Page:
The impaired response inhibition and salience attribution (iRISA) model proposes that impaired response inhibition and salience attribution underlie drug seeking and taking. To update this model, we systematically reviewed 105 task-related neuroimaging studies (n > 15/group) published since 2010. Results demonstrate specific impairments within six large-scale brain networks (reward, habit, salience, executive, memory, and self-directed networks) during drug cue exposure, decision making, inhibitory control, and social-emotional processing. Addicted individuals demonstrated increased recruitment of these networks during drug-related processing but a blunted response during non-drug-related processing, with the same networks also being implicated during resting state. Associations with real-life drug use, relapse, therapeutic interventions, and the relevance to initiation of drug use during adolescence support the clinical relevance of the results. Whereas the salience and executive networks showed impairments throughout the addiction cycle, the reward network was dysregulated at later stages of abuse. Effects were similar in alcohol, cannabis, and stimulant addiction. Zilverstand et al. find that behaviors in drug addiction are closely tied to brain impairments underlying drug cue reactivity, decision making, inhibitory control, and social-emotional processing. Neuroimaging biomarkers can also be used to predict initiation and progression of drug addiction.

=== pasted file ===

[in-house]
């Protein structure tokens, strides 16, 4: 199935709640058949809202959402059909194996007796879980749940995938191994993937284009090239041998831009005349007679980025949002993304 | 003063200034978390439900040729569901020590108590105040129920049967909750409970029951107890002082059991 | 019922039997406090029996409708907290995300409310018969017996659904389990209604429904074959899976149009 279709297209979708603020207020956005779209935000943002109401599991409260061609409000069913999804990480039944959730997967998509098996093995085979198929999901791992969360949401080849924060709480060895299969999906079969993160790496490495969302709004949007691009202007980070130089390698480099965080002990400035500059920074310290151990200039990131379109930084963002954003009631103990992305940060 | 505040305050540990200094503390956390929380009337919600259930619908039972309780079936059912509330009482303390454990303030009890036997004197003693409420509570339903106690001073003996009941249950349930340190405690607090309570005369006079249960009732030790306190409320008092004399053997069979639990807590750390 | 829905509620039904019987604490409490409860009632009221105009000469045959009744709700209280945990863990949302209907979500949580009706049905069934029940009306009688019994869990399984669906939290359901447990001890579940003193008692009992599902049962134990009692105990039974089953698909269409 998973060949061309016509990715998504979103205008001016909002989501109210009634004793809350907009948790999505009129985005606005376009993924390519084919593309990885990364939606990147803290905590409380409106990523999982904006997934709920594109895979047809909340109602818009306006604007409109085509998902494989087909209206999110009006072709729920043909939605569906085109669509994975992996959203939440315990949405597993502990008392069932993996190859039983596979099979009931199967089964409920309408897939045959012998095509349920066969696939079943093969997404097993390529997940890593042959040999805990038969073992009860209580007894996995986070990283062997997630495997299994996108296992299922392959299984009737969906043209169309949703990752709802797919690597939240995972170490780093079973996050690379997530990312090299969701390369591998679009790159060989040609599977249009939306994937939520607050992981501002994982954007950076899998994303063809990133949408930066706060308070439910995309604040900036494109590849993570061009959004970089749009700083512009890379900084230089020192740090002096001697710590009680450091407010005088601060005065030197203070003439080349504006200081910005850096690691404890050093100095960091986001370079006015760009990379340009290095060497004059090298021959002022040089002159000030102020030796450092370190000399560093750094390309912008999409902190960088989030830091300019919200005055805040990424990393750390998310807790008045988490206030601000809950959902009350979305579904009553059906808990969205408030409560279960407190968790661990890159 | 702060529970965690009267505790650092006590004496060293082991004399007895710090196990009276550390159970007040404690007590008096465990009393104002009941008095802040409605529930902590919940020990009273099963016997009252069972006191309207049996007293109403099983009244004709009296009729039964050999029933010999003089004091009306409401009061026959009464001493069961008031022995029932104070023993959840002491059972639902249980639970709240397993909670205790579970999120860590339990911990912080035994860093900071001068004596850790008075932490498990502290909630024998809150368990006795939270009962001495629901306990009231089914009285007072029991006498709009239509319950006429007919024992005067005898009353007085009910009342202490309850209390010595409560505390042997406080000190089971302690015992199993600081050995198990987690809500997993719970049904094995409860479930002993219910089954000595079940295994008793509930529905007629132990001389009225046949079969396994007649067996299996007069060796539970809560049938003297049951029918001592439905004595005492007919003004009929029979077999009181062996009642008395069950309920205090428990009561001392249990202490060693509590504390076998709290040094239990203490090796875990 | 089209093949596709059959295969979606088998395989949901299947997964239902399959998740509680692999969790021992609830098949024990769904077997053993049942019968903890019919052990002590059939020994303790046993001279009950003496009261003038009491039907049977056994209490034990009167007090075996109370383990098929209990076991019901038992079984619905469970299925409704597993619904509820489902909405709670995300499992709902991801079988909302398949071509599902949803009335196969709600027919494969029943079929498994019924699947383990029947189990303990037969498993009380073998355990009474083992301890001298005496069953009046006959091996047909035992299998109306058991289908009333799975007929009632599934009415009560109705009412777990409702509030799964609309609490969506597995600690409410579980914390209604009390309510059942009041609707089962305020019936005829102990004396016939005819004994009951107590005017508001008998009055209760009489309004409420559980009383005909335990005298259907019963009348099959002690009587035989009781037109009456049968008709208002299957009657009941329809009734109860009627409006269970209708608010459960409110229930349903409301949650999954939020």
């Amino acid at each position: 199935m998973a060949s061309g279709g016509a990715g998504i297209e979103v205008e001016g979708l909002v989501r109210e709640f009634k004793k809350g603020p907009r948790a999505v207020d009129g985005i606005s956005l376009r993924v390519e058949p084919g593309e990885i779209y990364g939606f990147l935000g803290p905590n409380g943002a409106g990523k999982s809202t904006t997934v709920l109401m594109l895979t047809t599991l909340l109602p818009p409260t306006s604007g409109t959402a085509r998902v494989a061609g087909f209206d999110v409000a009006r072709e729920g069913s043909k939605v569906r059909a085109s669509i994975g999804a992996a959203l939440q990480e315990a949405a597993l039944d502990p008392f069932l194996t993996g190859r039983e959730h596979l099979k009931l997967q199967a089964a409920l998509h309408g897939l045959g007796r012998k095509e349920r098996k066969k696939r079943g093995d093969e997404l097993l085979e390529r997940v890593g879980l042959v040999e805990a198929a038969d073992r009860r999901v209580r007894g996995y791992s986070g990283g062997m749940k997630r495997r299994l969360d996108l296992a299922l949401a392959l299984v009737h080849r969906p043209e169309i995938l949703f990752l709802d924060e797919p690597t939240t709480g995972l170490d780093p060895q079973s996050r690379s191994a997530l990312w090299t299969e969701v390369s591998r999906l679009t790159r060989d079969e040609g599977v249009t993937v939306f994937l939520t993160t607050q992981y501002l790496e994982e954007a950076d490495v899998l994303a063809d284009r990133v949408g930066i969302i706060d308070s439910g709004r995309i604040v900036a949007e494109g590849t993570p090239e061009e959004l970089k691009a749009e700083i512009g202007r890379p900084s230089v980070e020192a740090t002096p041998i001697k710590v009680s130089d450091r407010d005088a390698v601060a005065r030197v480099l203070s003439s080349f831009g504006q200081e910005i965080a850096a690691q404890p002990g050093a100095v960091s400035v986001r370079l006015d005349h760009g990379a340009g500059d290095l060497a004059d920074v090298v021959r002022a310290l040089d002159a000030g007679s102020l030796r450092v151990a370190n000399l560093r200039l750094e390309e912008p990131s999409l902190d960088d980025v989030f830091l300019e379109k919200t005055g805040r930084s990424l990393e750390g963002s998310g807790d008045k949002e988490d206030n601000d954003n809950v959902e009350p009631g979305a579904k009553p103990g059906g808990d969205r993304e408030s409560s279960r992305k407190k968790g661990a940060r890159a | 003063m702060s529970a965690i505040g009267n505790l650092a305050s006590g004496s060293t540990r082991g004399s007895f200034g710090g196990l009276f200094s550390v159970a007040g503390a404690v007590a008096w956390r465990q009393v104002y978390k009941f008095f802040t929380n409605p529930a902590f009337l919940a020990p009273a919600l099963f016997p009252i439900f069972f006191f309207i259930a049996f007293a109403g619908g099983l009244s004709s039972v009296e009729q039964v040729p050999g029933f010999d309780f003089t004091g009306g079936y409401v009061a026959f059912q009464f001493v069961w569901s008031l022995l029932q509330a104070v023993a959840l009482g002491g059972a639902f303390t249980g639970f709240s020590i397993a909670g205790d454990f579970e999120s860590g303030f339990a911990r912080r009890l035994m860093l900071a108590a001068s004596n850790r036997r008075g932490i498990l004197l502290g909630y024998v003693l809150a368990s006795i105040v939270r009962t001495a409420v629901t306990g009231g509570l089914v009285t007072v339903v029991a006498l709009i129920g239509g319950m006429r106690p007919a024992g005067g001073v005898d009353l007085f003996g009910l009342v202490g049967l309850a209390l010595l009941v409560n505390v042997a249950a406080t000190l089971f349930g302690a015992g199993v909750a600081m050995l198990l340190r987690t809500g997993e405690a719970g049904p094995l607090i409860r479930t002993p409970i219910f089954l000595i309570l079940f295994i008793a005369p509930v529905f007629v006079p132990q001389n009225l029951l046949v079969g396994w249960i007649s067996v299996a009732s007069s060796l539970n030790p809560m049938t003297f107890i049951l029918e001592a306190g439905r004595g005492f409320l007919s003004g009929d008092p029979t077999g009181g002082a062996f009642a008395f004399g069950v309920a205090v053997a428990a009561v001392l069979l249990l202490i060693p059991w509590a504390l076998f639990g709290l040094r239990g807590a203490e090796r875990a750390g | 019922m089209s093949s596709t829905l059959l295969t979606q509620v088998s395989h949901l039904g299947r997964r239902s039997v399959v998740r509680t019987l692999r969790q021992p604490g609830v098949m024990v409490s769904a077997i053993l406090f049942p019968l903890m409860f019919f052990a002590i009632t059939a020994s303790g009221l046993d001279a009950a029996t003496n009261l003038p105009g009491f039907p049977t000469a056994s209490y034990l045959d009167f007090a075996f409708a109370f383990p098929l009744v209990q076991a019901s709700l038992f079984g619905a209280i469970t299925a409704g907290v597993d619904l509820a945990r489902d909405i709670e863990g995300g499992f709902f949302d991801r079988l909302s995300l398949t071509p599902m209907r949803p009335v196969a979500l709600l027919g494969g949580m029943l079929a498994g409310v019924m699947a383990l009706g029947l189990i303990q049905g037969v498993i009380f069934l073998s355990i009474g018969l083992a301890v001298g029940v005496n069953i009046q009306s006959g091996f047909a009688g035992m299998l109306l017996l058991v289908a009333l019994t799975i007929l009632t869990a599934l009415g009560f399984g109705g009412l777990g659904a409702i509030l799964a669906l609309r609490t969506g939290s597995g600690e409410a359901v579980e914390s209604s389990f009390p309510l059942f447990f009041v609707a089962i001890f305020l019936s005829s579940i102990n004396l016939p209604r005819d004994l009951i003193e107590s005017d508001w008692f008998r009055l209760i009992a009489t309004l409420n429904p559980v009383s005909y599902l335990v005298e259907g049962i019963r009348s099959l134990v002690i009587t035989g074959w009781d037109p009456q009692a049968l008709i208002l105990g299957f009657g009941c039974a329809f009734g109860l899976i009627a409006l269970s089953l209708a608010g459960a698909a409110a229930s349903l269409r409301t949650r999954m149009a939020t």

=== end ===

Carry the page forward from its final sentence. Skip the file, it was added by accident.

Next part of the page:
Bibliographical noteFunding Information:
This work was supported by a fellowship from the Netherlands Organisation for Scientific Research ( Rubicon 446-14-015 to A.Z.) and by grants from the National Institute on Drug Abuse ( U01DA041174 and R01DA041528 to R.Z.G. and R01MH090134 to N.A.-K).
PubMed: MeSH publication types
- Journal Article
- Research Support, N.I.H., Extramural
- Research Support, Non-U.S. Gov't
- Systematic Review